The total income taxes paid by the top 1 percent of earners as a share of gross domestic product has doubled since the early 1980s. At the same time, the bottom 95 percent of earners pay a significantly smaller share. I’m not an economist (sorcerers!), but this strikes me as an unsustainable policy.

It’s true that President Barack Obama has come up with more than $3 trillion in new taxes during his short tenure, but that’s not enough. Paul Volcker, the president’s informal adviser and a former Federal Reserve chairman, recently broached the idea of “value-added tax,” a consumption tax embedded into everything you buy, and a new carbon or energy tax. (Interesting concepts if they were fixed to future plans to cut taxes on income, labor and investment. They are not.)

It’s doubtful that raising taxes is the answer. As a study conducted by the Tax Policy Center found, even if Washington raised taxes by 40 percent, it would “reduce — not eliminate, just reduce — the deficit to 3 percent of our GDP, the 2015 goal the Obama administration set in its 2011 budget.”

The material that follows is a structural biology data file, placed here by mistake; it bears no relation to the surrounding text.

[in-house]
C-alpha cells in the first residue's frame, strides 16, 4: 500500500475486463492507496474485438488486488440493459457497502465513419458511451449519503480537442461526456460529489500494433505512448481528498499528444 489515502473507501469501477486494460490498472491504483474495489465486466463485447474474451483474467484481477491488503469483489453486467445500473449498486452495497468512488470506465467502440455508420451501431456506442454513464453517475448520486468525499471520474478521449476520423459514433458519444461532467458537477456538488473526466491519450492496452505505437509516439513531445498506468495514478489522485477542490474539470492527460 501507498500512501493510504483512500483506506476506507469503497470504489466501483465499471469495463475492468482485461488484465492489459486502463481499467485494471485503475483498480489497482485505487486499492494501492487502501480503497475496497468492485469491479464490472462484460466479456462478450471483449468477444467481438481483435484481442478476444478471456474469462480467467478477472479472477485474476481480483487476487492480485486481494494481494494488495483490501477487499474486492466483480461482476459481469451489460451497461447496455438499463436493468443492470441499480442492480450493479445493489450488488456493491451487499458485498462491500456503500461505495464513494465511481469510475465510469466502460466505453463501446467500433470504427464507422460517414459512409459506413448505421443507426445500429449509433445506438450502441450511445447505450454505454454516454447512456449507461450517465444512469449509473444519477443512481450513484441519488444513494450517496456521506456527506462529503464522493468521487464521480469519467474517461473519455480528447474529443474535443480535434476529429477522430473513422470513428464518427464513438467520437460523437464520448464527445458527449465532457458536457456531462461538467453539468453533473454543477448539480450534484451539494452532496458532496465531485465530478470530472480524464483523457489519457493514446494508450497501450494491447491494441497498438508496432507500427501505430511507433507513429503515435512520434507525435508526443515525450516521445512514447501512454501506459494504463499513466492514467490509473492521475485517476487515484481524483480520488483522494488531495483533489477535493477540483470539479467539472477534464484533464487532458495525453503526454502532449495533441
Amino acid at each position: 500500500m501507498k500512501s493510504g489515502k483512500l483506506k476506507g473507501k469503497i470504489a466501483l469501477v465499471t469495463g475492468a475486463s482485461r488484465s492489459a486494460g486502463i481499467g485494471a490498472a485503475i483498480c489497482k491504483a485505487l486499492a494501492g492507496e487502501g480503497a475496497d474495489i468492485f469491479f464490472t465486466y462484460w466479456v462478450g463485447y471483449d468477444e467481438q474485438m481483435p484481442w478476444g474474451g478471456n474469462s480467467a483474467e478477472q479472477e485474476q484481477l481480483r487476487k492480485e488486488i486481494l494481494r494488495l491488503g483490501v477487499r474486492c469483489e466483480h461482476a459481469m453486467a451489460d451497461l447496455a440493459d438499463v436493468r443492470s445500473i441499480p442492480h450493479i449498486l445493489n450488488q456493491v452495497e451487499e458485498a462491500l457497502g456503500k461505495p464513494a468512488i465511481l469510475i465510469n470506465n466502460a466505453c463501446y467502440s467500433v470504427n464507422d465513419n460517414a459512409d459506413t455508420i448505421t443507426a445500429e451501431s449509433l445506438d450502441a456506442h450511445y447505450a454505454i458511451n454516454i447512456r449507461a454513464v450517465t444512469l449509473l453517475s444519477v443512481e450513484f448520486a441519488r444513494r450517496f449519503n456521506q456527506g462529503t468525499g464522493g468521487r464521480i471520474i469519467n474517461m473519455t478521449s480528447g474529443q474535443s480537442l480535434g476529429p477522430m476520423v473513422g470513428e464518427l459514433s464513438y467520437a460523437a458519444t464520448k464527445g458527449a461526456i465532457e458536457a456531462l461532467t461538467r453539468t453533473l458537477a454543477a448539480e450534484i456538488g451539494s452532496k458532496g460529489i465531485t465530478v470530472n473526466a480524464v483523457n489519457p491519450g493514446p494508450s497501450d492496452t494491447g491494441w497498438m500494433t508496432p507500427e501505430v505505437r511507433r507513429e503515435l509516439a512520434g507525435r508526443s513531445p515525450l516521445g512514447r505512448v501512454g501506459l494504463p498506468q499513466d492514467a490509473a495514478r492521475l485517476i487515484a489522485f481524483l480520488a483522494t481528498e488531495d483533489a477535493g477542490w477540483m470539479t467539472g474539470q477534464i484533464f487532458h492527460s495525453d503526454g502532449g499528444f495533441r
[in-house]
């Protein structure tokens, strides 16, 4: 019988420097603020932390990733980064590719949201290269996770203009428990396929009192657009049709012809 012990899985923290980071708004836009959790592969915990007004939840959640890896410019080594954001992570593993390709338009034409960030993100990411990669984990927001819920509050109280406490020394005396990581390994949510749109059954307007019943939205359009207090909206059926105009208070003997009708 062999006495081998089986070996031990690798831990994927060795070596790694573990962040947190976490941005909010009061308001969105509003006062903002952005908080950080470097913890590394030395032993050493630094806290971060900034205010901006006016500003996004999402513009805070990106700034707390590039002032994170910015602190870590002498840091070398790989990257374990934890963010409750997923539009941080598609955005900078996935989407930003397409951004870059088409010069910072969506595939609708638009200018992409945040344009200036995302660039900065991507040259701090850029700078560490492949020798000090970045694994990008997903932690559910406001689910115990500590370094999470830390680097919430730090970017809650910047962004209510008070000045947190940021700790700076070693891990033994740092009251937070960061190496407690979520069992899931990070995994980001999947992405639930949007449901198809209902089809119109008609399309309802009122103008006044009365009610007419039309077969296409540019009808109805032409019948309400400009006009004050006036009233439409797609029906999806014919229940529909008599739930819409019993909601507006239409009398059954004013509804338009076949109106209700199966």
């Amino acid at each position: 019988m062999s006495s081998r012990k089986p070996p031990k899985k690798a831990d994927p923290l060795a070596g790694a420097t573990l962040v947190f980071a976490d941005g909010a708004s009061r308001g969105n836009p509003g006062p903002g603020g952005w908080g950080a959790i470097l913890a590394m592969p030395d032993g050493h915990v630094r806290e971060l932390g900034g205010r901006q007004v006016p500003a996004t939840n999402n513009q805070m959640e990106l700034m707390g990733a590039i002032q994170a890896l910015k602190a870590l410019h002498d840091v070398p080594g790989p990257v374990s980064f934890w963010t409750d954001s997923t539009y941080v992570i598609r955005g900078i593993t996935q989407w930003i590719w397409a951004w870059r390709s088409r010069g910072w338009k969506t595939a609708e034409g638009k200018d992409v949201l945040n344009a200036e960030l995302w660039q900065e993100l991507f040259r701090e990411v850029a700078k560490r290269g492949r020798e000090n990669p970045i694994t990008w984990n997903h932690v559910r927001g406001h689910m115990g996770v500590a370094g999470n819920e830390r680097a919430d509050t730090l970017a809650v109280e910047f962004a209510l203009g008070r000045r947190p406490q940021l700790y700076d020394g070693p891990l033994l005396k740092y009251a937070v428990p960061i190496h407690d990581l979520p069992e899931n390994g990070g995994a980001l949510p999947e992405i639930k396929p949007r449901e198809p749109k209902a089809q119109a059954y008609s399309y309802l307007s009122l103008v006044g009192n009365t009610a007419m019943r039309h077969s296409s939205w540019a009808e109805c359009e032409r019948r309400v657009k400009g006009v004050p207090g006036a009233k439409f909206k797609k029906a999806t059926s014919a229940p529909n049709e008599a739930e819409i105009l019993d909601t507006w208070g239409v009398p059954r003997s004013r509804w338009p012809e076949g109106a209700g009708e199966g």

Someone could mention how helpful a massive across-the-board spending cut coupled with entitlement reform would be for the long-term fiscal stability of the nation, but then again, that person would be engaging in idealistic flights of imagination.

So taxes it is. If I were running a minority party, I would make tax reform a major plank of my campaign.

Cut capital gains and corporate taxes. Simplify and flatten income taxes. Finally — and this is sure to go over well in suburban and lower-income households across the nation — spread the income tax burden more equitably so that all of us can enjoy “investing” in Washington.

After all, if your taxes were tied to their spending in any substantive or immediate way, politicians would be ... well, they’d be in trouble.

David Harsanyi is a columnist at The Denver Post and the author of Nanny State. Click here for more information, or click here to contact him.

  • Ask
  • Vote
  • Investigate